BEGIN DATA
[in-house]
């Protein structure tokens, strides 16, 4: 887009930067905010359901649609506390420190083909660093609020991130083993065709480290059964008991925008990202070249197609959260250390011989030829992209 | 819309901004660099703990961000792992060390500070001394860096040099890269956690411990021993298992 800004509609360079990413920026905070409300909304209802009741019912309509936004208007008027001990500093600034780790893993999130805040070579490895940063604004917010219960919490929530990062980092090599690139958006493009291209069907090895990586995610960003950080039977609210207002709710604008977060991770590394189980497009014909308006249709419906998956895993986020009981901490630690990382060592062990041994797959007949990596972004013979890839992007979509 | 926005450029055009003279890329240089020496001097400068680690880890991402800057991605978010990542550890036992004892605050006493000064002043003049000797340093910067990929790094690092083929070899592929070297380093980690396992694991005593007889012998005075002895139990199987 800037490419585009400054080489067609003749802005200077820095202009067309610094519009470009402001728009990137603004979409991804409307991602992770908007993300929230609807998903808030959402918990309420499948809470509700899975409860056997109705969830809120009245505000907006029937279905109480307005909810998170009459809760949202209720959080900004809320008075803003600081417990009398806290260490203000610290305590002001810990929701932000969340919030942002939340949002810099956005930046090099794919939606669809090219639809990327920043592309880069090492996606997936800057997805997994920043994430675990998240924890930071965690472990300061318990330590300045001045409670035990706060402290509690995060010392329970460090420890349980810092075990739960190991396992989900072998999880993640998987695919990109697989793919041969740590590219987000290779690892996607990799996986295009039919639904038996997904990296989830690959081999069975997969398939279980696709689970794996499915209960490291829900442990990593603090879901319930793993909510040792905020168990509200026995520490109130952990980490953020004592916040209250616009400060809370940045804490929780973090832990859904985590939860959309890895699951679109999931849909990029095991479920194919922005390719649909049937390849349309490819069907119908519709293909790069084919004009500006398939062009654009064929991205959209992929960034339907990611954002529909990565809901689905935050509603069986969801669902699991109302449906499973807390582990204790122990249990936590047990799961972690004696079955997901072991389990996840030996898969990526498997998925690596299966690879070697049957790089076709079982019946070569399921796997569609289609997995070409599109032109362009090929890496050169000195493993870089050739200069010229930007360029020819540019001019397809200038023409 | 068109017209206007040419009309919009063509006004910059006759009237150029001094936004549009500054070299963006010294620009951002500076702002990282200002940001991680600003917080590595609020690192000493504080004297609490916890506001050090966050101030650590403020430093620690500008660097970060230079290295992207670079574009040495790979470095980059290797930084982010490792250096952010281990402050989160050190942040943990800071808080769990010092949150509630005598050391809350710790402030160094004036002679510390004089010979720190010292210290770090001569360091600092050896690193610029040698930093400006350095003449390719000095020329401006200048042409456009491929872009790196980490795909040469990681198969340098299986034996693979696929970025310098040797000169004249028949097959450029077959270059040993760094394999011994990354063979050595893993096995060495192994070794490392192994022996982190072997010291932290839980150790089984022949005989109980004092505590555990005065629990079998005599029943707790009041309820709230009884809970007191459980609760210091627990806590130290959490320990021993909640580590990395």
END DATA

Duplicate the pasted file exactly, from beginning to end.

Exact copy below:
[in-house]
């Protein structure tokens, strides 16, 4: 887009930067905010359901649609506390420190083909660093609020991130083993065709480290059964008991925008990202070249197609959260250390011989030829992209 | 819309901004660099703990961000792992060390500070001394860096040099890269956690411990021993298992 800004509609360079990413920026905070409300909304209802009741019912309509936004208007008027001990500093600034780790893993999130805040070579490895940063604004917010219960919490929530990062980092090599690139958006493009291209069907090895990586995610960003950080039977609210207002709710604008977060991770590394189980497009014909308006249709419906998956895993986020009981901490630690990382060592062990041994797959007949990596972004013979890839992007979509 | 926005450029055009003279890329240089020496001097400068680690880890991402800057991605978010990542550890036992004892605050006493000064002043003049000797340093910067990929790094690092083929070899592929070297380093980690396992694991005593007889012998005075002895139990199987 800037490419585009400054080489067609003749802005200077820095202009067309610094519009470009402001728009990137603004979409991804409307991602992770908007993300929230609807998903808030959402918990309420499948809470509700899975409860056997109705969830809120009245505000907006029937279905109480307005909810998170009459809760949202209720959080900004809320008075803003600081417990009398806290260490203000610290305590002001810990929701932000969340919030942002939340949002810099956005930046090099794919939606669809090219639809990327920043592309880069090492996606997936800057997805997994920043994430675990998240924890930071965690472990300061318990330590300045001045409670035990706060402290509690995060010392329970460090420890349980810092075990739960190991396992989900072998999880993640998987695919990109697989793919041969740590590219987000290779690892996607990799996986295009039919639904038996997904990296989830690959081999069975997969398939279980696709689970794996499915209960490291829900442990990593603090879901319930793993909510040792905020168990509200026995520490109130952990980490953020004592916040209250616009400060809370940045804490929780973090832990859904985590939860959309890895699951679109999931849909990029095991479920194919922005390719649909049937390849349309490819069907119908519709293909790069084919004009500006398939062009654009064929991205959209992929960034339907990611954002529909990565809901689905935050509603069986969801669902699991109302449906499973807390582990204790122990249990936590047990799961972690004696079955997901072991389990996840030996898969990526498997998925690596299966690879070697049957790089076709079982019946070569399921796997569609289609997995070409599109032109362009090929890496050169000195493993870089050739200069010229930007360029020819540019001019397809200038023409 | 068109017209206007040419009309919009063509006004910059006759009237150029001094936004549009500054070299963006010294620009951002500076702002990282200002940001991680600003917080590595609020690192000493504080004297609490916890506001050090966050101030650590403020430093620690500008660097970060230079290295992207670079574009040495790979470095980059290797930084982010490792250096952010281990402050989160050190942040943990800071808080769990010092949150509630005598050391809350710790402030160094004036002679510390004089010979720190010292210290770090001569360091600092050896690193610029040698930093400006350095003449390719000095020329401006200048042409456009491929872009790196980490795909040469990681198969340098299986034996693979696929970025310098040797000169004249028949097959450029077959270059040993760094394999011994990354063979050595893993096995060495192994070794490392192994022996982190072997010291932290839980150790089984022949005989109980004092505590555990005065629990079998005599029943707790009041309820709230009884809970007191459980609760210091627990806590130290959490320990021993909640580590990395």